lien may be recorded as provided by law. An order of restitution may be enforced
by the prosecuting attorney, a victim, a victim’s estate, or any other person or
entity named in the order to receive the restitution in the same manner as a
judgment in a civil action or a lien. [Emphasis added.]
The trial court focused on the emphasized portion of subsection (8), although it
mistakenly attributed the quotation to subsection (9). The court stated:
Under these circumstances, the Court is guided by the instruction of (8),
(9), and (13) relative to the amount to be received under the civil judgment.
Insofar as the prior judgment was entered by a colleague of this Court, it strikes
the Court as entirely duplicative to, in effect, compensate the victim twice for the
harm inflicted, Bell notwithstanding. As emphasized above, the court “shall not
order restitution to be paid to a victim . . . if the victim . . . has received or is to
receive compensation for that loss.” MCL 780.766(9) [sic]. Hence, the
directive is clear. The prosecutor does agree, and the Court hereby orders, that
the $120,000.00 amount should also be reduced by three $1,000.00 mortgage
payments that defendant made on the victim’s behalf, as well as by $10,000 he
already paid to the victim. Accordingly, the amount of restitution shall be offset
by the amount to the prior judgment entered ($104,224.31) . . . .
In In re McEvoy, 267 Mich App at 66-67, this Court recognized the distinction between
the statutory schemes for restitution and civil damages. A minor admitted several charges
against him for vandalizing a school. The trial court ordered his parents to pay restitution to the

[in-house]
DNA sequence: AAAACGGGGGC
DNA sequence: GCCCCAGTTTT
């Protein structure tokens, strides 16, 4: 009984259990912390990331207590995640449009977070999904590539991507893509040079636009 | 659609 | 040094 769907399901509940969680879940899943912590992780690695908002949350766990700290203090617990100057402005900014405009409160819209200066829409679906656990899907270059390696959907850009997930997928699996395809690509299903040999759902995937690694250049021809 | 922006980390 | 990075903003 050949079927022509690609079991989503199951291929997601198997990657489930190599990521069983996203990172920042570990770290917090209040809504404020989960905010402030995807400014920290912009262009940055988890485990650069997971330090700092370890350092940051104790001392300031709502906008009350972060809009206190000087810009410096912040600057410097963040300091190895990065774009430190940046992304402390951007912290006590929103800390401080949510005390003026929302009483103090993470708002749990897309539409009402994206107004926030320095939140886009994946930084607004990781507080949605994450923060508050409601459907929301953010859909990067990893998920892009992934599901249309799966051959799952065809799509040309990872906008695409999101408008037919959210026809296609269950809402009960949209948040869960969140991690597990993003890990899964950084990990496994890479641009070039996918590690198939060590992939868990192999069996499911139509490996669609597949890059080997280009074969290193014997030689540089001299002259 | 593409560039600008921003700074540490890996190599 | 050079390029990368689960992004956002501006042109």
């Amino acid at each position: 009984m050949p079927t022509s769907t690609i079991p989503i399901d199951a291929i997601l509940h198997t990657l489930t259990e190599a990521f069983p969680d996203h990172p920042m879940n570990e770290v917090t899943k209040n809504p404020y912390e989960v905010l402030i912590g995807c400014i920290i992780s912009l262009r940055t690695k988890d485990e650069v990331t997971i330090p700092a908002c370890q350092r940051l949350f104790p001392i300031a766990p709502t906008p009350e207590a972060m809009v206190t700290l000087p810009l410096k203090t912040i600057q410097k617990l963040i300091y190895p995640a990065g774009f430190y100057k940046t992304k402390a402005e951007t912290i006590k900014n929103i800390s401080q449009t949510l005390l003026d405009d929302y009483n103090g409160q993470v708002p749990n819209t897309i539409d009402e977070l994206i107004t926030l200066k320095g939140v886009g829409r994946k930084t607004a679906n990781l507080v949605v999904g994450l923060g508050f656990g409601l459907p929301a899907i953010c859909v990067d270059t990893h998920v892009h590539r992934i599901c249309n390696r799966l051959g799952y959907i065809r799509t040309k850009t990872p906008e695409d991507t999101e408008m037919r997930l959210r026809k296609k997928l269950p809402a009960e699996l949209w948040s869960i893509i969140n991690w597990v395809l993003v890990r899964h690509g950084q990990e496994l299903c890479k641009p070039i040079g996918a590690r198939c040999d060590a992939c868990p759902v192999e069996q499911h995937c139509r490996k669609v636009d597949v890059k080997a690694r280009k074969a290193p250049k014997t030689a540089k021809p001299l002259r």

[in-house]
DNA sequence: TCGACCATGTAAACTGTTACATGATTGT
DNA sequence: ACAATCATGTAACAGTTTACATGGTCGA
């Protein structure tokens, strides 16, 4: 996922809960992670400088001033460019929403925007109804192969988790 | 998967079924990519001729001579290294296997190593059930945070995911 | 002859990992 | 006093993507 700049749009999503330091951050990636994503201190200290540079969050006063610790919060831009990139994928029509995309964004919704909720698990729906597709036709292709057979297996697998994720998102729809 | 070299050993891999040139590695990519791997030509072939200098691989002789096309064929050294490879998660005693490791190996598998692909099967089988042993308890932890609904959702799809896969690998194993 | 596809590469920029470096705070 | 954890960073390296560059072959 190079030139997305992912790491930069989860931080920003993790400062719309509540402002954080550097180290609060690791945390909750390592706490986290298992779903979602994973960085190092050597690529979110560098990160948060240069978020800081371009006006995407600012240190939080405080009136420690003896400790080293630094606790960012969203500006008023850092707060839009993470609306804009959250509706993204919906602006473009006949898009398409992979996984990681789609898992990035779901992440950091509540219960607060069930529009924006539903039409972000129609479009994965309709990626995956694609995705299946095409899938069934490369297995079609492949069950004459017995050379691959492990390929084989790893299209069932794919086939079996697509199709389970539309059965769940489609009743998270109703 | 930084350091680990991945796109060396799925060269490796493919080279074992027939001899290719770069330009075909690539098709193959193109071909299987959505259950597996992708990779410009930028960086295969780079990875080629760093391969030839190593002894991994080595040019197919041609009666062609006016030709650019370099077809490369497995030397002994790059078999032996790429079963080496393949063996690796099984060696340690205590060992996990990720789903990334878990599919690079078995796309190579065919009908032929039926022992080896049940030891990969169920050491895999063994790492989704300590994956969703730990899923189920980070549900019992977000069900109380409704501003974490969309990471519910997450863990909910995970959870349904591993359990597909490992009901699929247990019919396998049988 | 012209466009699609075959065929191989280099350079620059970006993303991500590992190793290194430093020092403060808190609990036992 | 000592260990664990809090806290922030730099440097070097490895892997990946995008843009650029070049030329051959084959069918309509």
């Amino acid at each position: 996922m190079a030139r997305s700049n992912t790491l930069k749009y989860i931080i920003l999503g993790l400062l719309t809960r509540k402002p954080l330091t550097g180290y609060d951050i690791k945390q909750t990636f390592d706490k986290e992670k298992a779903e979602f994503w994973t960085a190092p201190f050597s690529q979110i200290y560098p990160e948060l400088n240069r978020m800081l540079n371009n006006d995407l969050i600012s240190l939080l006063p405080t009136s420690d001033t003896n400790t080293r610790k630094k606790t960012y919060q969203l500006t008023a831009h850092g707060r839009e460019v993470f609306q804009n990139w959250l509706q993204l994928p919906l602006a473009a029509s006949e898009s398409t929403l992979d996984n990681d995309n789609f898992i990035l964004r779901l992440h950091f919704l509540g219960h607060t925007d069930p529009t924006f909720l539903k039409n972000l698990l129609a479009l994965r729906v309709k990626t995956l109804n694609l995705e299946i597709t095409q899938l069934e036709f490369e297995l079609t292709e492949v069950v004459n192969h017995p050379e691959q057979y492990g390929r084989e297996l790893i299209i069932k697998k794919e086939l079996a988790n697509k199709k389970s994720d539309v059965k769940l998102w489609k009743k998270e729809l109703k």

insurer that paid for the damage. On appeal, the parents argued in part that the parental liability
statute, MCL 600.2913, which limited their liability in a civil action to $2,500, should apply to
their liability for the restitution ordered under the juvenile code, MCL 712A.1 et seq.2 This
People v Bell, 276 Mich App 342; 741 NW2d 57 (2007).
The statutory scheme for restitution in the juvenile code is the same as that in the Crime
Victim’s Rights Act. In re McEvoy, 267 Mich App at 63.
Court disagreed and explained that the setoff provisions in MCL 780.794(9) and MCL
712A.30(9), which are the same as that in MCL 780.766(9),
clearly recognize that the statutory scheme for restitution is separate and
independent of any damages that may be sought in a civil proceeding. This Court
has repeatedly recognized that restitution is not a substitute for civil damages.
People v Orweller, 197 Mich App 136, 140; 494 NW2d 753 (1992); People v
Tyler, 188 Mich App 83, 89; 468 NW2d 537 (1991). Accordingly, we conclude
that the juvenile code does not limit the amount of restitution for which a